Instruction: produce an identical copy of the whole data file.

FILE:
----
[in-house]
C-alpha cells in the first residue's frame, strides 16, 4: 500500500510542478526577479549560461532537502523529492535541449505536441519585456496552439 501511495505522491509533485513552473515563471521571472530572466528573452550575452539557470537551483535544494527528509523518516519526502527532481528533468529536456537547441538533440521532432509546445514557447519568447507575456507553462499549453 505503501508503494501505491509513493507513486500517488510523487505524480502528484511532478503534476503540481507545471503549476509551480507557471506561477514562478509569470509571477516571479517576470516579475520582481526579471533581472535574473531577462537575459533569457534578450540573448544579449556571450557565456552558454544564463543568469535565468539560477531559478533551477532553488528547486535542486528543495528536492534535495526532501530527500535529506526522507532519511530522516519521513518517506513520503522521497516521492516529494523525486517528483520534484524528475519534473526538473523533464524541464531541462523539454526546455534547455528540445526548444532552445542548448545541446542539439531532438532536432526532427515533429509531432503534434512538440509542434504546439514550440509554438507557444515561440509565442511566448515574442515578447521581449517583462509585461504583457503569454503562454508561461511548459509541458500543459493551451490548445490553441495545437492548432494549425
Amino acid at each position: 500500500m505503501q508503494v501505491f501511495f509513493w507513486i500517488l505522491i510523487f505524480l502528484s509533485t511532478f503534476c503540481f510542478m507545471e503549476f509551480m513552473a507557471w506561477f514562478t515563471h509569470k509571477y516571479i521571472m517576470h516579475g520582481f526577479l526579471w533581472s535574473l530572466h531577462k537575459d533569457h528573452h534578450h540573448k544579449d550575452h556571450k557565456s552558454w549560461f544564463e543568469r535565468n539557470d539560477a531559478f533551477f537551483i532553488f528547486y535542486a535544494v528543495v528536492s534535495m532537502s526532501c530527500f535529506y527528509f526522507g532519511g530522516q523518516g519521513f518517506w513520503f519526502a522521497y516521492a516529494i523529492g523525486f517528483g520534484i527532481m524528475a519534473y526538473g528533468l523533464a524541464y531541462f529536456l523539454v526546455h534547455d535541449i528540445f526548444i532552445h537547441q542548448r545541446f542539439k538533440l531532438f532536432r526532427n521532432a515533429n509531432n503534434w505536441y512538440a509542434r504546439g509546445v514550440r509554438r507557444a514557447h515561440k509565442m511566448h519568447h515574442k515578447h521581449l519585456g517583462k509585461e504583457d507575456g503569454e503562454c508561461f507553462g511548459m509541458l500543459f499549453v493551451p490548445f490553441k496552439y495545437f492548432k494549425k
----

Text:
[in-house]
C-alpha cells in the first residue's frame, strides 16, 4: 500500500510542478526577479549560461532537502523529492535541449505536441519585456496552439 501511495505522491509533485513552473515563471521571472530572466528573452550575452539557470537551483535544494527528509523518516519526502527532481528533468529536456537547441538533440521532432509546445514557447519568447507575456507553462499549453 505503501508503494501505491509513493507513486500517488510523487505524480502528484511532478503534476503540481507545471503549476509551480507557471506561477514562478509569470509571477516571479517576470516579475520582481526579471533581472535574473531577462537575459533569457534578450540573448544579449556571450557565456552558454544564463543568469535565468539560477531559478533551477532553488528547486535542486528543495528536492534535495526532501530527500535529506526522507532519511530522516519521513518517506513520503522521497516521492516529494523525486517528483520534484524528475519534473526538473523533464524541464531541462523539454526546455534547455528540445526548444532552445542548448545541446542539439531532438532536432526532427515533429509531432503534434512538440509542434504546439514550440509554438507557444515561440509565442511566448515574442515578447521581449517583462509585461504583457503569454503562454508561461511548459509541458500543459493551451490548445490553441495545437492548432494549425
Amino acid at each position: 500500500m505503501q508503494v501505491f501511495f509513493w507513486i500517488l505522491i510523487f505524480l502528484s509533485t511532478f503534476c503540481f510542478m507545471e503549476f509551480m513552473a507557471w506561477f514562478t515563471h509569470k509571477y516571479i521571472m517576470h516579475g520582481f526577479l526579471w533581472s535574473l530572466h531577462k537575459d533569457h528573452h534578450h540573448k544579449d550575452h556571450k557565456s552558454w549560461f544564463e543568469r535565468n539557470d539560477a531559478f533551477f537551483i532553488f528547486y535542486a535544494v528543495v528536492s534535495m532537502s526532501c530527500f535529506y527528509f526522507g532519511g530522516q523518516g519521513f518517506w513520503f519526502a522521497y516521492a516529494i523529492g523525486f517528483g520534484i527532481m524528475a519534473y526538473g528533468l523533464a524541464y531541462f529536456l523539454v526546455h534547455d535541449i528540445f526548444i532552445h537547441q542548448r545541446f542539439k538533440l531532438f532536432r526532427n521532432a515533429n509531432n503534434w505536441y512538440a509542434r504546439g509546445v514550440r509554438r507557444a514557447h515561440k509565442m511566448h519568447h515574442k515578447h521581449l519585456g517583462k509585461e504583457d507575456g503569454e503562454c508561461f507553462g511548459m509541458l500543459f499549453v493551451p490548445f490553441k496552439y495545437f492548432k494549425k